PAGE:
Li-Ying Chew is 35, a judoka from Malaysia, a country with very little international representation, in judo terms. Now she can be found in judogi control at the World Championships in Tashkent, which seems like a diversion from what should be expected. However, we all understand that ‘Where there is effort there is always accomplishment,’ just as Jigoro Kano observed.

“I started judo in 2003 in high school. I was 16 and living in Penang, Malaysia. I worked my way up to 4th dan and have enjoyed competing nationally and internationally, up to the South East Asian Games. I am also a kata coach and judge, which I really enjoy. After competing I became a part-time children’s coach and then went on to being a full-time coach.

I realised how few opportunities there were for Malaysian judoka to compete against athletes from other countries. Judo is not well supported in Malaysia, with very limited funding available, if any, for most. I decided to try to find more chances so I had the idea to organise competitions for people to come to us and that would give my players better experiences.

2018 Penang Invitational Championship

We now run invitational events and in 2017 and 2018 we received teams from 10 countries. It was very successful and now we are planning again ready for the next edition as we haven’t yet been able to rest start since the pandemic. We will be back soon though, certainly in 2023.

The Penang Invitational Judo Championships is open for all clubs interested and we have categories for both children and seniors. The young children don’t compete very often at all but there is such a huge benefit when they do and they really enjoy it. Competition helps children to build confidence and discipline. There is some form of bullying in most schools in the world and we, through judo and the learning associated with competing, help to manage this, both for the bullies and the bullied. At judo there are always happy faces.

In 2016 I applied to the Judo Union of Asia to take a course and exam for the competition organisation licence. I then started working for the IT team of the JUA. I worked in Jakarta at the Asian Games in 2018, for example. I have also worked at the cadet and junior high level events in the region. Through that time I was fortunate to meet some of the IJF IT team. In Hanoi, Vietnam, in 2022, I was at the South East Asian Games and again I met Elisabetta Fratini and Huu Hanh Pham and we worked together well. From this experience I was offered the chance to work at my first event with the IJF, within the education department, in judogi control.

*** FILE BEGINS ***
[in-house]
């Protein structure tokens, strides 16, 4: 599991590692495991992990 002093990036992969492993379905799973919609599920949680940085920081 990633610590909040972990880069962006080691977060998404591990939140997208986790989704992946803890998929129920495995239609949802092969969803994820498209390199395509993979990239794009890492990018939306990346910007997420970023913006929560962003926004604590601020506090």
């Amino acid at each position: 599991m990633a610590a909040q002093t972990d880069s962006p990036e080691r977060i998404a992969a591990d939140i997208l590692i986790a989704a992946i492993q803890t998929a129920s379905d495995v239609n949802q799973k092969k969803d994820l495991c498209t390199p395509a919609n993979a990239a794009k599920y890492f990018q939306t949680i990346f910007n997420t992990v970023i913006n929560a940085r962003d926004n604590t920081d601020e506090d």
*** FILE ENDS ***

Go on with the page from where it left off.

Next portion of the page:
Asian Games for Cadets and Juniors

I worked in Sarajevo at the world cadets as my first event and then in Poland for the veterans. Now I’m at the 2022 World Championships. I’m learning so much from seeing the organisation here and the way the roles are connected. The level of professionalism is something very different. I’m sure I can take this experience back to Malaysia and make an impact there.

Li-Ying Chew in judogi control in Uzbekistan

In 2027 we will have the South East Asian Games and so all of my experiences are feeding into that planning. Now, the organisational level has a lot of room for improvement and I really want to work on that.

Development is still lacking in South East Asia as a whole and it feels very important to bring what I learn back to our competitions. In many events they still use a ping pong ball to make a manual draw. It is time-consuming and no longer necessary. Scoreboards have no names and there are many other easy fixes. Sometimes we have all the equipment needed but no knowledge of how to make it work for the events, but now I can help improve that.

I want to organise a competition for JUA, an Asian Open in South East Asia, in Malaysia in 2023. There is nothing guaranteed at this time, all is just in the planning stages but I want to make it happen. From there maybe I can help Asia to have a new IJF World Judo Tour event, in the future.”

Li Ying was reluctant to suggest her region can host a grand prix but when pushed a little harder she admitted that this is the long term goal. She is a hard worker, as we said and is also patient. Patience, perseverance and education would seem to be the right ingredients to create something with momentum in Malaysia and more broadly throughout South East Asia. It is a multi-faceted approach and the impact could be, is being, felt not only by the officials and the federation but also by the judoka who are now finding access to international competition. Step by step Malaysia is making moves and Li Ying Chew is at the heart of it.

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